New Tactic in Schemes Targeting Lawyers: Wired Funds in Real Estate Transactions

The Louisiana State Bar Association (LSBA) leadership has received information from the North Carolina State Bar about a new tactic from criminals targeting lawyers. This scam involves wired funds in real estate transactions. The LSBA leadership believes it is extremely important that members remain alert, vigilant and aware of these new twists in scams.

The North Carolina State Bar (NCSB) recently received multiple reports of fraudulent activity relating to wired funds in real estate transactions, with losses as high as $200,000. Peter Bolac, NCSB trust account compliance counsel, provided a redacted report received from an NCSB member:

“On a closing that took place on Friday morning, before we disbursed, we received an email and a phone call from a lady purporting to be our out-of-state seller asking us to wire funds to her bank account. On Monday, we learned that the seller’s email was compromised and bad actors had inserted themselves in her place. We attempted to retract the wire and we learned late yesterday that the bank did not retract the wire and will not communicate further without a subpoena.”

Bolac reported that this particular law firm had two-level confirmation practices in place to protect against fraudulent wires, but the hackers emailed and called the firm to confirm the wiring instructions as was required. The hackers gained access to the email account of one of the parties to the transaction and learned the necessary information in order to assume the identity of one of the parties and initiate the fraudulent transaction. Another defrauded firm noticed after the fact that the email address of the hacker was different from the actual seller’s email address by one letter.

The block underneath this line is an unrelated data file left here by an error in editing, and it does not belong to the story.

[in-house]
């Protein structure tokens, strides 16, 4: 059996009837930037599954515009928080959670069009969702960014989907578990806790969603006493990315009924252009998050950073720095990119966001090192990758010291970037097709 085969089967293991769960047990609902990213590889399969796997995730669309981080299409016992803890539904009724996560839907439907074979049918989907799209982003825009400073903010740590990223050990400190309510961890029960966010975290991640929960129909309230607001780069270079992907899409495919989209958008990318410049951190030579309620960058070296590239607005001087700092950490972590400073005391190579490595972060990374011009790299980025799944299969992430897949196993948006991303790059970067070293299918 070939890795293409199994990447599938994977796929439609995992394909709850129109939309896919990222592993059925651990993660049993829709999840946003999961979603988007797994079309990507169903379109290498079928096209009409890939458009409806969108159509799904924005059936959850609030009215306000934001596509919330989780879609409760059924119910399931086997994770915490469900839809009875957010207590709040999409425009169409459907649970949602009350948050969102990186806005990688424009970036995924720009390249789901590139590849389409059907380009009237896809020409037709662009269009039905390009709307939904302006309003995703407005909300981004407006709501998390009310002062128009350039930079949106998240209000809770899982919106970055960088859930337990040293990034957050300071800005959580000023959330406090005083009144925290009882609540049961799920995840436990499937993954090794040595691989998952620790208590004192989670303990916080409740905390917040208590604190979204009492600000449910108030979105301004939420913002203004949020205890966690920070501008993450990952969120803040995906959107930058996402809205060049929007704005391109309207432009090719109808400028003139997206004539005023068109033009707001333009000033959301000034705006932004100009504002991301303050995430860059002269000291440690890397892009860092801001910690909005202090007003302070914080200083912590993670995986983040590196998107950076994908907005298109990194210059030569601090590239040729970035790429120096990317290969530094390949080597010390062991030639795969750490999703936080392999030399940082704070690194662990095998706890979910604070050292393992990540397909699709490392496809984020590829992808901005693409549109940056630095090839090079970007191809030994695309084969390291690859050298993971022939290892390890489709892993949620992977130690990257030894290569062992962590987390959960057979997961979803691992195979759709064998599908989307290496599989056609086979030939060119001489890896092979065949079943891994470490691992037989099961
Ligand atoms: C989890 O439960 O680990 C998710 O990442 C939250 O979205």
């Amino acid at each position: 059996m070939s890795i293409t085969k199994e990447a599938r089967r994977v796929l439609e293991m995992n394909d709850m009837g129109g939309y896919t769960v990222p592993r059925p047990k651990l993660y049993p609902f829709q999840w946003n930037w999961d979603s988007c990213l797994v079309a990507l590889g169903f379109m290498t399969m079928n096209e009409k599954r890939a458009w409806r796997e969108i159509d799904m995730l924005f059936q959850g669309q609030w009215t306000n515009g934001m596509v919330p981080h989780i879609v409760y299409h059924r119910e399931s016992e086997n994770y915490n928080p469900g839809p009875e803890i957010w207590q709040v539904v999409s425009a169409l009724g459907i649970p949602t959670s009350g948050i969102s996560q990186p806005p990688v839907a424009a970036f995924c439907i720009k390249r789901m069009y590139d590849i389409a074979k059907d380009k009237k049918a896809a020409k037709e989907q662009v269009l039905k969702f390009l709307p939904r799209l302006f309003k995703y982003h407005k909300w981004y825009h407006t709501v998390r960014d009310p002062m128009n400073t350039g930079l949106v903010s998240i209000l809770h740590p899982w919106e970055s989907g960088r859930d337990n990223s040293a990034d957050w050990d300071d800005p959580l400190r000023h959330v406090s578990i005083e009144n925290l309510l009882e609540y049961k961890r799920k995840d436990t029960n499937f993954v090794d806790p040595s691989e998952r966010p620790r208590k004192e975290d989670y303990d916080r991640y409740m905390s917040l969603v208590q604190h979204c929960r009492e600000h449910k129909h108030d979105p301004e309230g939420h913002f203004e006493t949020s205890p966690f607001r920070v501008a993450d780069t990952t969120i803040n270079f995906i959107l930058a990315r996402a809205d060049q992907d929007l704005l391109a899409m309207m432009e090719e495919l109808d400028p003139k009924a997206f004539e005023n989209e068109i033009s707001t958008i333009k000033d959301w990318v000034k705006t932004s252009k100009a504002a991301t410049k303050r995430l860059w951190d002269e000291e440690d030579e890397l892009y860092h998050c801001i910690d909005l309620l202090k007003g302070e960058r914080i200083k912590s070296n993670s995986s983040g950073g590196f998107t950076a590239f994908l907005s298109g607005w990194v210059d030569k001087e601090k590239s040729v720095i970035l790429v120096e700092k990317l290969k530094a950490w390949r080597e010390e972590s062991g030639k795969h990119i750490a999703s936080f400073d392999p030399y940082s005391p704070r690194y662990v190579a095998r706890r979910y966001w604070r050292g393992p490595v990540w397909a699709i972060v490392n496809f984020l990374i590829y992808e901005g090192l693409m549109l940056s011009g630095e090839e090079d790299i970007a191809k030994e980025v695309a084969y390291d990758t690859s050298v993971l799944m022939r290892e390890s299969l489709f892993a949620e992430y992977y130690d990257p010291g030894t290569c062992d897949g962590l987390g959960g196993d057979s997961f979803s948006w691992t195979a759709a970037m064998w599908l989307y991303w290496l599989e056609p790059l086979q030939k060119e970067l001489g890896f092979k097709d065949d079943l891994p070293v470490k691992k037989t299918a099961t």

Bolac suggested one way to protect against this fraud is for the lawyer to initiate the phone call to confirm the emailed wiring instructions, calling only the number in the client file even if a different number is provided via email. “Be vigilant when communicating over email and consider whether your firm’s wiring procedures are strong enough to detect and prevent these fraud attempts,” Bolac said.

The LSBA also wants to remind members that schemes involving counterfeit checks or phishing emails to gain account information are continuing as well. Although the fraudulent efforts may take different forms, many involve “fake” clients and counterfeit checks.

One version has a lawyer receiving an overpayment on an initial advance deposit for fees. The “fake” client asks for a refund of the overpayment.

In another instance, the lawyer receives a check from a “third party” after minimal collection efforts on behalf of the “fake” client. The “fake” client typically wants the funds immediately and asks for money to be wired. The funds are disbursed before the check is found to be counterfeit.

Sometimes the “fake client” is foreign and seeking to collect child support or another judgment from a U.S. citizen.

In other instances, the legal work could seem more local such as a collection effort for architectural or remodeling work done on property in your area. While the names or property may exist, people’s information may have been lifted and used without their permission by the scammers.

Do not accept facts as face value without more research and due diligence as to the people and matters involved.

The risk for the lawyer is that if a suspect check is deposited into trust, the local bank may provide the lawyer “provisional credit.” If a lawyer disburses funds to the “client,” the lawyer, most likely, would have been later advised that the original check was invalid or determined to be counterfeit, and the lawyer would have had a large sum of money stolen.

Be very careful. If suspicious, ask the bank how long it needs to determine whether a check is counterfeit. Check with your insurer to see if these fraudulent or criminal transactions are covered by your insurance.

Beware of clients you have never personally met or clients who need immediate transfer of funds. Don’t be tempted by receipt of an overpayment of an advance deposit or a fee that appears “too good to be true.”

The LSBA, the Office of Disciplinary Counsel and law enforcement agencies encourage LSBA members to exercise caution and perform due diligence before accepting new cases and performing financial transactions involving the lawyer’s trust account.

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